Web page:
Visit Arches and discover a landscape of contrasting colors, landforms and textures unlike any other in the world. The park has over 2,000 natural stone arches, in addition to hundreds of soaring pinnacles, massive fins and giant balanced rocks. This red rock wonderland will amaze you with its formations, refresh you with its trails, and inspire you with its sunsets.
A rugged, whitewater river flowing northward through deep canyons, the New River is among the oldest rivers on the continent. New River Gorge National River in West Virginia encompasses over 70,000 acres of land along the New River, is rich in cultural and natural history, and offers an abundance of scenic and recreational opportunities.
Denali is six million acres of wild land, bisected by one ribbon of road. Travelers along it see the relatively low-elevation taiga forest give way to high alpine tundra and snowy mountains, culminating in North America's tallest peak, 20,310' Denali. Wild animals large and small roam un-fenced lands, living as they have for ages. Solitude, tranquility and wilderness await.
Salazar Lauds Proposed Early Restoration Projects Under Deepwater Horizon Natural Resource Damage Assessment
Eight projects – first set to come of $1 billion agreement with BP to fund early restoration - expected to help restore Gulf Coast's environment and strengthen economy
NEW ORLEANS -- Secretary of the Interior Ken Salazar today commended the Deepwater Horizon Natural Resource Damage Assessment (NRDA) Trustees for proposing an initial set of restoration projects in the Gulf Coast region as part of the agreement with BP to fund $1 billion in early restoration projects. The first phase of projects – made available for public comment today – is comprised of eight projects in four Gulf Coast states that total more than $57 million and include initiatives to restore oyster beds, marshes, dunes and nearshore reefs.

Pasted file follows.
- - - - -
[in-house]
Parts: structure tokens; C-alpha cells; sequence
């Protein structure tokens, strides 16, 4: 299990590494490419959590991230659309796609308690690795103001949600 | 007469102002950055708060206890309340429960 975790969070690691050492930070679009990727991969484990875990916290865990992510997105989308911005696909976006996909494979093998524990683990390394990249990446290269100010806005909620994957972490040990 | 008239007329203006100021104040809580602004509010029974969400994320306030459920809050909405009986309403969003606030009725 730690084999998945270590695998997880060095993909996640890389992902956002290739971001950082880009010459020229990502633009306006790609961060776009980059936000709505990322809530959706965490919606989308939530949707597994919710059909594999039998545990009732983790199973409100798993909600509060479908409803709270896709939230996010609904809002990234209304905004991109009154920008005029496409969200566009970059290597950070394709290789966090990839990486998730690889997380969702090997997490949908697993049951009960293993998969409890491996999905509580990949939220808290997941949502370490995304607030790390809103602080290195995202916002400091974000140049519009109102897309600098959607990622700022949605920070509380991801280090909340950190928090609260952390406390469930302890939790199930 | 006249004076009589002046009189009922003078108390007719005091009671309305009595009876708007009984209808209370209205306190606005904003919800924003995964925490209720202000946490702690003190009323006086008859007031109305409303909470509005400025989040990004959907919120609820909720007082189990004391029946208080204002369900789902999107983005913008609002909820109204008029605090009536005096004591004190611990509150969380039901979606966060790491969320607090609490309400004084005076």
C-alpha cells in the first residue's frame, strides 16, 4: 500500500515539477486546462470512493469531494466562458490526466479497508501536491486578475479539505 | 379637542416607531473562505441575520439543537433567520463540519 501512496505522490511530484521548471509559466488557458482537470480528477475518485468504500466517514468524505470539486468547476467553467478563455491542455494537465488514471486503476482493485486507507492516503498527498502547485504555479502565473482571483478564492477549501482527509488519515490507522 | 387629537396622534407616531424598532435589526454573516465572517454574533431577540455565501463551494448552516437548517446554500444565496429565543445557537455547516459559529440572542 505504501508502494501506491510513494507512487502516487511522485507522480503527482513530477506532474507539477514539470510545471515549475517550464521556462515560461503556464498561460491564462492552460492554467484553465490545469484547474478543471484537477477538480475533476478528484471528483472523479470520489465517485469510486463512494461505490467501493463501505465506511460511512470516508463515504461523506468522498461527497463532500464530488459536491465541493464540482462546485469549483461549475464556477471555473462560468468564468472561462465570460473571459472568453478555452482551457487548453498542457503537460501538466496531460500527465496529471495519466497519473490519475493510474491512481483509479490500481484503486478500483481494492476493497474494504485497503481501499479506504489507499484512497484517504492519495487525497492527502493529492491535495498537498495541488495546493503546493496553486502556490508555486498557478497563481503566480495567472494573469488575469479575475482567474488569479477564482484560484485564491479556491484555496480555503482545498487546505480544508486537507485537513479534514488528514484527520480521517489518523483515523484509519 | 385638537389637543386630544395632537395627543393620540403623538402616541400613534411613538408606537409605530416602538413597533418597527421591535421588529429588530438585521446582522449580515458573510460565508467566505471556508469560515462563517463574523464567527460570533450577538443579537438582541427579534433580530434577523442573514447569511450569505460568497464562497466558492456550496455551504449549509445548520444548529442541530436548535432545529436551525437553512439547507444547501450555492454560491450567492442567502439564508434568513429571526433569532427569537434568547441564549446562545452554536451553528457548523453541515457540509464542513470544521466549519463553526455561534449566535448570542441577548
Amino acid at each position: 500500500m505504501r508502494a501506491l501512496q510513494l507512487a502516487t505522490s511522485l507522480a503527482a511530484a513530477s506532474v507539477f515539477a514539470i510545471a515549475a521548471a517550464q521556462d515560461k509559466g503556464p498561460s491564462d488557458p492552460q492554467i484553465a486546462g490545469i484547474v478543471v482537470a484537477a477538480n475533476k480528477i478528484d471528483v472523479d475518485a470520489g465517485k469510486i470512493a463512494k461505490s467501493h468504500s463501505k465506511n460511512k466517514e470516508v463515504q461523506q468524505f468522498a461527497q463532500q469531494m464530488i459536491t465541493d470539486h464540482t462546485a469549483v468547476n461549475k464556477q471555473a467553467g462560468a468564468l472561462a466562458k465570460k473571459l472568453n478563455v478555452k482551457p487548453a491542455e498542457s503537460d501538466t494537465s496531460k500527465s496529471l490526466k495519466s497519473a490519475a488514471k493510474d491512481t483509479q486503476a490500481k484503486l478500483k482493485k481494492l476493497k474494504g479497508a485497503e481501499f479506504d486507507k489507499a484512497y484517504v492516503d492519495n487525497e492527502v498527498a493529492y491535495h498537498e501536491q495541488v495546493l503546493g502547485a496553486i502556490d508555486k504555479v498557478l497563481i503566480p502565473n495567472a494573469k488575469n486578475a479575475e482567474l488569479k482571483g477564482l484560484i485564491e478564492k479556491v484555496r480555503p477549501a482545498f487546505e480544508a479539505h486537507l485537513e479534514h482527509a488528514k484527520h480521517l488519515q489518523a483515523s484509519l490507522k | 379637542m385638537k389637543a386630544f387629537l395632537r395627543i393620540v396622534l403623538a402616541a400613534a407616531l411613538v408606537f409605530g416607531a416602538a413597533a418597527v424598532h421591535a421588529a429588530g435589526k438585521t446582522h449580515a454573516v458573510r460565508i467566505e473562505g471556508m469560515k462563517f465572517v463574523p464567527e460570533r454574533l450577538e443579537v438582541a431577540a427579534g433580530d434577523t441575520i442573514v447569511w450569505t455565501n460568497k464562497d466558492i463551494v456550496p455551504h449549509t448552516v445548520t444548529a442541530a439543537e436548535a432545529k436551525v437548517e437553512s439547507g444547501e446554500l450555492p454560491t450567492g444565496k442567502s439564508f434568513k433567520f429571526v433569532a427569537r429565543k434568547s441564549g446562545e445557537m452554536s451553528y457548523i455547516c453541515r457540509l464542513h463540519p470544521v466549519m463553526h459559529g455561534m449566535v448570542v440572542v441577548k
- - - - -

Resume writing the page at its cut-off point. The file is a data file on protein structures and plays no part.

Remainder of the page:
“These initial projects demonstrate our determination to hit the ground running when it comes to restoring the Gulf of Mexico after the catastrophic Deepwater Horizon spill,” Secretary Salazar said. “We know that this is just a beginning of what will be an important process to ensure that those responsible for the spill are held fully accountable, and this is a solid start to our restoration efforts.”
Salazar made the comments while touring the P&J oyster company, a family-owned business that has been harvesting oysters in New Orleans' French Quarter for 130 years. Salazar noted that one of the two projects proposed for the state of Louisiana is approximately $14 million for an oyster cultch project that involves the placement of oyster cultch onto approximately 850 acres of public oyster seed grounds throughout coastal Louisiana, as well as construction of an oyster hatchery facility that would produce supplemental larvae and seed.
“By restoring oyster beds, we are ensuring a way of life continues along the Gulf Coast and bolstering the local economy that was hard hit by the Deepwater Horizon spill,” Salazar said.
Today's announcement builds upon efforts by the Obama Administration's Gulf Coast Ecosystem Restoration Task Force that is working to develop a comprehensive, long-term strategy to return the health and strength back to the Gulf Coast's wetlands, beaches, reefs and other habitats, and to address the decline to the region's natural resources in decades past.
Following the announcement, Salazar met with local community leaders in New Orleans to discuss the challenges and potential solutions for developing the Lafitte Corridor Greenway and Revitalization Project, a proposed pilot site identified under the Urban Waters Federal Partnership.
Additional information on today's NRDA Trustee announcement is available HERE.